Heston Blumenthal takes on an American classic, the Perfect cheeseburger recipe for his second In Search of Perfection series.
I know a lot of us feel very strongly about burgers, and we all have our specific preferences and philosophies. This is why burgers between even the gourmet chains vary so much. Your Byron, your Patty & Bun, Five Guys and so on (Just kidding, we all know Five Guys is garbage).
So, even though opinions and preferences differ wildly for the sake of this experiment, like all the Perfection recipes we make, we’ll be sticking to the exact method as described in Heston Blumenthal’s In Search of Perfection book. Besides, Heston was making this burger back in 2007, so he didn’t have the vast range of gourmet burgers as a reference point. We’ll talk about that later.
We’ll be pairing Heston’s Perfect Cheeseburger recipe with another American classic from the In Search of Perfection series: Heston’s Perfect Baked Alaska recipe.
Recipes: Heston’s Perfect Cheeseburger recipe from In Search of Perfection
Special Equipment: Mincer, food mixer
Special Ingredients: Sodium Citrate, beef short rib
Time: 2 days
Serves: 4 – 16 (we halved the recipe and could have easily fed 8)
Here’s a video of Heston showing you how to make his Perfect Cheeseburger recipe on the In search of Perfection TV show:
And here’s what we’re aiming for, Heston’s Perfect burger recipe as it appears in the book.
We had hoped to have an easy making Heston’s Perfect Burger recipe after seeing this:
That’s the dish as presented on Masterchef Australia in 2012. The contestants were challenged to make the dish in about 3½ hours, with triple cooked chips included as a mandatory side dish.
We figured if those guys could recreate the recipe in such a short time under the pressure of TV cameras we could easily finish it over the course of a leisurely day in the privacy of our own kitchen.
We presume this is possible, just as long as you aren’t making the horrendously complex Baked Alaska recipe at the same time. Looking back at this report the process seems so easy; it’s hard to believe we didn’t get to eat until gone 1am.
Step 1: Bun Pre-Ferment
This is a step we recognise from Heston’s In Search of Perfection Pizza recipe. Creating a batch of dough that’s given 24 hours to develop adds a greater depth of bread-y flavour to your buns. Like the Perfection Pizza recipe it also adds an extra full day to making Heston’s Perfect Burger recipe.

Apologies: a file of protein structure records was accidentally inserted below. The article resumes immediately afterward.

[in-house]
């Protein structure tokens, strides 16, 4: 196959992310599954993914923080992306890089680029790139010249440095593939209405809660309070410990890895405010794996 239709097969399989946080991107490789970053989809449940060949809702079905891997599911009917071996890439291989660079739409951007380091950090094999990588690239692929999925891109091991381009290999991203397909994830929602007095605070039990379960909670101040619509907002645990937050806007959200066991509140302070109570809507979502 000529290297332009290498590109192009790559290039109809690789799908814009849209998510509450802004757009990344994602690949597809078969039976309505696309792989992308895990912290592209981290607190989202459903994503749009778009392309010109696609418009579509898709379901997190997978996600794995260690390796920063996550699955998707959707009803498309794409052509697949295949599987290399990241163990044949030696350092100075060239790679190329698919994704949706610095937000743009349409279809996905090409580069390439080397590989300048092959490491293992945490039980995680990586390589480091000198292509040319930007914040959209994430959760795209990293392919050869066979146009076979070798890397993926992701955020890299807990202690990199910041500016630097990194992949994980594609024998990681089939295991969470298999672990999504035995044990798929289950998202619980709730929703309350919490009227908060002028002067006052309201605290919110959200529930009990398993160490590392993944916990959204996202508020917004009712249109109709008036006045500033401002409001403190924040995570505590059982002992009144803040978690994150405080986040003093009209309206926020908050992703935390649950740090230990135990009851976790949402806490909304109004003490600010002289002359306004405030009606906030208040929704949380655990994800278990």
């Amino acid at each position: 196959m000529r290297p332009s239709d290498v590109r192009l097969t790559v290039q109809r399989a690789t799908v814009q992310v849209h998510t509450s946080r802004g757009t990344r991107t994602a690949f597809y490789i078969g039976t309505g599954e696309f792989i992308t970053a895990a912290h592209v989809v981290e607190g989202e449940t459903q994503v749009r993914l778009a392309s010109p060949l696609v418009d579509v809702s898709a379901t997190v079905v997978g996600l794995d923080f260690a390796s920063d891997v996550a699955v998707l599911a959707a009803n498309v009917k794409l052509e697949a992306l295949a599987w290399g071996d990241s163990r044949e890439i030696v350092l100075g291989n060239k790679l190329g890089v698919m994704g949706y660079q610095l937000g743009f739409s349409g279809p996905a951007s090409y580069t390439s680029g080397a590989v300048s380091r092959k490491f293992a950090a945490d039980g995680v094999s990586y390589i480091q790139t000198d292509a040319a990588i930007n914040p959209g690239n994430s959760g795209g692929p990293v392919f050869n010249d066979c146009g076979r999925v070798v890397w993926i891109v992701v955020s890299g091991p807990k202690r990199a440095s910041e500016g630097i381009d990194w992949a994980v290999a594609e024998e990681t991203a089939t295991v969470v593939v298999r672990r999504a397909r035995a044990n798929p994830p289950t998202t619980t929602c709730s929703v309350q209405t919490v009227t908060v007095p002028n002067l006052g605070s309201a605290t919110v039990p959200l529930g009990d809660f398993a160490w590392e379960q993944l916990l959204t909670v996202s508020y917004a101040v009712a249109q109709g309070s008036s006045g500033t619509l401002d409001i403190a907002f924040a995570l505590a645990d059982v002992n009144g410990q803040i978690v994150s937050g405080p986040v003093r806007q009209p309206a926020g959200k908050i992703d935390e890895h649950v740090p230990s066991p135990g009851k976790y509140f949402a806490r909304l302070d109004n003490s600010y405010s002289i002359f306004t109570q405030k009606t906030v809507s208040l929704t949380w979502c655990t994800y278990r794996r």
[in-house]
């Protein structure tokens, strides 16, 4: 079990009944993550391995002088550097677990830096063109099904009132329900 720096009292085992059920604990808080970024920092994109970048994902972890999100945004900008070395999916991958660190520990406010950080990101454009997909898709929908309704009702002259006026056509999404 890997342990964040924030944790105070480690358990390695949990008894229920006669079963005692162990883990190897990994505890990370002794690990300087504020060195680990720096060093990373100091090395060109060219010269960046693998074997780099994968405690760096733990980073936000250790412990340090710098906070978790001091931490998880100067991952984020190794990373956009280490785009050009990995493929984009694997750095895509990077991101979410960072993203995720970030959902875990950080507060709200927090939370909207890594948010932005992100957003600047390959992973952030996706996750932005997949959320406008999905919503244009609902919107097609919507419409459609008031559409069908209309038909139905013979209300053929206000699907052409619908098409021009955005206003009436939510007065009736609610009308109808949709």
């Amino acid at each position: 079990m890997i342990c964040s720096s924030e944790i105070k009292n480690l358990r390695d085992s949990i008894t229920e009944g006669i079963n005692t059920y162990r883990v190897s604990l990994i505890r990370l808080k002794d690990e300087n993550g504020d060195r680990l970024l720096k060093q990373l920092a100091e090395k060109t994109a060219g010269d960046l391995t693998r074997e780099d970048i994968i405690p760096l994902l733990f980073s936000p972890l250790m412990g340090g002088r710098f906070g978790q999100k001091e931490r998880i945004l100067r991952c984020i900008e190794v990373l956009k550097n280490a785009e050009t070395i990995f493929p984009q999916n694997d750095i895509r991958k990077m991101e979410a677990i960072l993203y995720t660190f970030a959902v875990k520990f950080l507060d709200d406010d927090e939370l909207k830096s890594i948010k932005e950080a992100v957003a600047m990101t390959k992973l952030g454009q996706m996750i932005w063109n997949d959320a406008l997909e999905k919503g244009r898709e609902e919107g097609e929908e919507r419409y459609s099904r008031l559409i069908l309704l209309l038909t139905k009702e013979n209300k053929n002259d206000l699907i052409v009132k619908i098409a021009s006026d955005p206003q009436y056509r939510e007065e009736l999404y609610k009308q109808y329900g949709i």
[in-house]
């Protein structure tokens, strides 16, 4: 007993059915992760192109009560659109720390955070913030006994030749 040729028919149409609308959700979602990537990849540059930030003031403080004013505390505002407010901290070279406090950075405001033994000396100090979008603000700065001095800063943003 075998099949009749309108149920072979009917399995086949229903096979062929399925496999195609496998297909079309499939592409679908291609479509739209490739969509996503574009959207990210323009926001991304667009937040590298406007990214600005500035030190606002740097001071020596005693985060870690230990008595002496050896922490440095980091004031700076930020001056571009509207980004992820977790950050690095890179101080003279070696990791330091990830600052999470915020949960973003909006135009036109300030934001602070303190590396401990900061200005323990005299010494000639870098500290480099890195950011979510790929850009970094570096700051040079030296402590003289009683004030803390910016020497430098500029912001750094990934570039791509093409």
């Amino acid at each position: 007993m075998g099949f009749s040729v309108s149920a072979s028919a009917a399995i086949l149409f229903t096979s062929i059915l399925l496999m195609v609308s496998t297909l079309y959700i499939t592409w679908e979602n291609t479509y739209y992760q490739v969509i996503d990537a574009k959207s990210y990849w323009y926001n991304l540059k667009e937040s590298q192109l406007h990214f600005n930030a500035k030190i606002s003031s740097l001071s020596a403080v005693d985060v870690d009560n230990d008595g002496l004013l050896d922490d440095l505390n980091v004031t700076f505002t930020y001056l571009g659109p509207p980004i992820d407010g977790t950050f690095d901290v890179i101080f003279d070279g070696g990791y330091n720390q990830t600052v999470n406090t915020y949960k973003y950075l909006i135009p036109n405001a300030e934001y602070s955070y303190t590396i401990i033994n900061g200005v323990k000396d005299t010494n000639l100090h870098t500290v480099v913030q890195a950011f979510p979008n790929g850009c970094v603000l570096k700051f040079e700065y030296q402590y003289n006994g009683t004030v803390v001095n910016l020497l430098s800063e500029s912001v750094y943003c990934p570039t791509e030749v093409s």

Making it is fairly simple, though. As long as you have some kind of food mixer. We don’t have exactly one of those, but we do have an oversized Magimix with a dough blade that we hope will do the job.
Whizz water, flour and a tiny bit of yeast together. Then cover and leave on the side overnight to prove / proof / however you spell it.
Step 2: Cheese Slices
These keep in the fridge very well, you might as well get them out of the way early so you can concentrate on the rest of the recipe.
We’ve discussed sodium citrate before, when we tested Heston’s Macaroni Cheese recipe against the incredible silky smooth sodium citrate version from Modernist Cuisine. This time instead of chicken stock or plain water Heston is adding sherry infused with garlic, thyme and clove. Maybe some peppercorns too. It was a while back, I forget.
Finely grated cheese melts quicker, you need to weigh both cheese and sherry quite accurately to get the right smooth texture. Avoid using too high a heat, you want the sherry simmering rather than at a rolling boil.
As with the rest of this recipe, we’re halving the quantities Heston asks for. Tip the silky smooth cheese sauce into a parchment-lined baking tray.
If possible have a second, smaller tray next to your first to avoid the mistake we made – we poured it all into one tray and ended up with thick, clumsy-looking, oafish cheese slices.
Step 3: Preparing the Chuck
It’s probably better to do this on the day you’re planning to eat than the night before. Your chuck steak will take a good 6 hours to salt before you can grind it though, so factor that in when you come to make your own burger patties.
Chop into small cubes and sprinkle with a measured quantity of salt, then cover and refrigerate.
Step 4: Bun dough
Heston warns that this is a very difficult dough to work with, and I’m absolutely crap at baking, so we must have been lucky with this step. There’s no other explanation for these buns turning out so amazingly well.
You start of by mixing your dry ingredients, mainly very strong Canadian bread flour, and adding a staggering 5 egg yolks (ten if you’re making the full recipe).
This results in quite a loose mixture, which luckily meant our cheapo Argos hand mixer didn’t burn out kneading it, unlike with the dough for Heston’s Perfection Pizza recipe.
Eventually you’ll add beurre noisette (Heston’s recipes call for this quite frequently, so we made a big batch earlier), Trex and some grapeseed oil. Along with the preferment and a bit more mixing you’ll end up with a very sloppy and unsettlingly yellow dough.
This’ll need two hours rest in the fridge, after which it’ll still be murder to work with. We put ours in the freezer for a bit, hoping it’d solidify a bit and be easier to divide into portions. This actually worked!
The resting time gives you a good opportunity to faff around with Heston’s soul-sapping Baked Alaska recipe, or you can be more productive and start grinding the meat.
Step 5: Grinding the Meat